OKA’s Focus is Type Development
Too much energy is devoted to simple MBTI testing and not enough to individual Type validation—independent of what the assessment reports, what is your true Type? But less energy still is spent on the most important effort at hand, which is the development of my Type—in light of my preferences, how do I gain greater awareness and then even comfort and skill with all the functions—even those I don’t prefer?
OKA’s primary focus regarding Type has become training and supporting the development of Type—not only discovering what your Type is but how you can be more effective in your life, work and relationships using Type.
What is Type Development?
Jung said that Sensing tells us that something IS, Thinking tells us WHAT it is, Feeling gives it value, and iNtuition gives it meaning.
So much surrounding Type emphasizes the preference for one end of a dichotomy over its opposite, but Type theory is actually a holistic theory of human cognitive development that illuminates the path we are each most likely to follow as we experience, develop, and ultimately build toward comfort and skill with all four cognitive functions (S, N, T and F). Type theory suggests that our Type preferences are hard-wired and unchanging, but our Type development—the degree to which we can access and the skill with which we use all the elements of Type—is continually changing, and hopefully increasing.
Sometimes an individual or organization’s Type development—good or bad—leads to predictable outcomes and observable behaviors that can signify Type development successes and challenges. It is important to note the positive—indeed essential—qualities for effective individual and organizational life that each function provides. Sometimes the underdevelopment of a function can block us from even seeing the value or even the existence of that function. A great first step in any Type development effort is to establish the existence and the value of each of the functions and their respective, unique contributions.
What is the logic of Feeling?
The Feeling function helps us weigh how deeply we care about the things that will be gained or lost by each of the alternatives. Feeling seeks accord between our personal sense of values and our actions. Its personal nature helps us to focus on the relationships around us and how our decisions affect them. Feeling is empathic, values-focused, subjective and personal. Only the Feeling function can make decisions motivated by compassion and harmony.
Individuals with well-developed Feeling tend to be:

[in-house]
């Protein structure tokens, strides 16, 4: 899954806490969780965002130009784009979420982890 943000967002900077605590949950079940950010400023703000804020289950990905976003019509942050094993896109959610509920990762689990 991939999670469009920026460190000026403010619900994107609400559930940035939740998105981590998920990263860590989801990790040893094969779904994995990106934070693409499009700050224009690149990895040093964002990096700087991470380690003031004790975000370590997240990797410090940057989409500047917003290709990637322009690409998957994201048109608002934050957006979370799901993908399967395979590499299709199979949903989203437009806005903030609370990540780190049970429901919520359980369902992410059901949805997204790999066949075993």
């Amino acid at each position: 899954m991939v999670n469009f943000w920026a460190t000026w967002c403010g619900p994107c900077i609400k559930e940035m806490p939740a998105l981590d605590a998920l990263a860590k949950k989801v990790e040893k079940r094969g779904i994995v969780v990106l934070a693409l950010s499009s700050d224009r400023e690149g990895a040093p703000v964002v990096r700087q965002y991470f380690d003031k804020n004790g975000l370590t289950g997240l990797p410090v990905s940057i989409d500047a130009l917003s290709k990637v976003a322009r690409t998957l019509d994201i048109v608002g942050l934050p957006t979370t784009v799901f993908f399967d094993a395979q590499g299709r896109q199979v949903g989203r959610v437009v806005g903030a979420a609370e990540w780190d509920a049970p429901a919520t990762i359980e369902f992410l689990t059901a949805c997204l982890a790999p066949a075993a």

- Appreciative of others
- Sensitive conflict resolvers, disliking conflict and either avoiding it or diligently, even aggressively, working toward its resolution
- Quick to sympathize/empathize and stay personally connected to issues and people
- Gleaners of personal meaning from relationships and actions
- Builders of effective relationships
- In touch with his/her values and beliefs
Organizations with well-developed Feeling tend to have:
- A premium placed on loyalty
- Expressed concern and connection to work, colleagues, and outcomes
- An emphasis on having and fostering warm customer and co-worker relationships
- A familial and/or personal atmosphere
- A reward structure emphasizing kindness, personal connection, and team work
Individuals with under-developed Feeling tend to be:
- Insensitive, uncaring, and conflict-blind
- Disloyal, and perhaps even amoral
- Emotionally reactive in ways out of sync or proportion to the situation
- Selfish and/or self-satisfying
- Unable or unwilling to weigh impact on others
Organizations with under-developed Feeling tend to have:
- Little attention given to employee, client, co-worker and team needs
- A belief that conflict either does not exist or that conflict has no negative or toxic effect
- A mechanistic approach to work and the people who perform it
- Little loyalty to team, system or mission
- A caustic, abusive sense of humor
The following are ideas to use in helping individuals improve access and skill with the Feeling function:
- Reflect on how much you personally care about proposed actions, and the extent to which these actions fit your inner values—are the actions good or bad, and how will they impact you, your image, and those you care about
- Consider other people’s feelings—both reasonable and unreasonable. Remember when you felt a similar way and what your resulting needs or expectations were
- Reflect upon and journal (write down) the non-negotiables in your life. Statements like, “People should. . .” or “It is important that . . .” might help
- Express your feelings to someone you like, appreciate or care for (personally or professionally)
- Establish eye contact, smile, and tell someone “Good Morning,” or “Hello”
- Talk to someone about a value you feel strongly about. Statements like, “People should. . .” or “It is important that . . .” might help
To learn more about Type Development and the willful activation of all your type preferences, take OKA’s new course, Type Development for Professional Practitioners. OKA’s new experiential two-day course, designed and delivered by Hile Rutledge, is perfect for anyone interested in putting Type or the MBTI to practical use. In addition, in the spring of 2014 OKA will publish Hile Rutledge’s new Type Development Workbook, the latest in OKA’s series of trainer and practitioner support tools.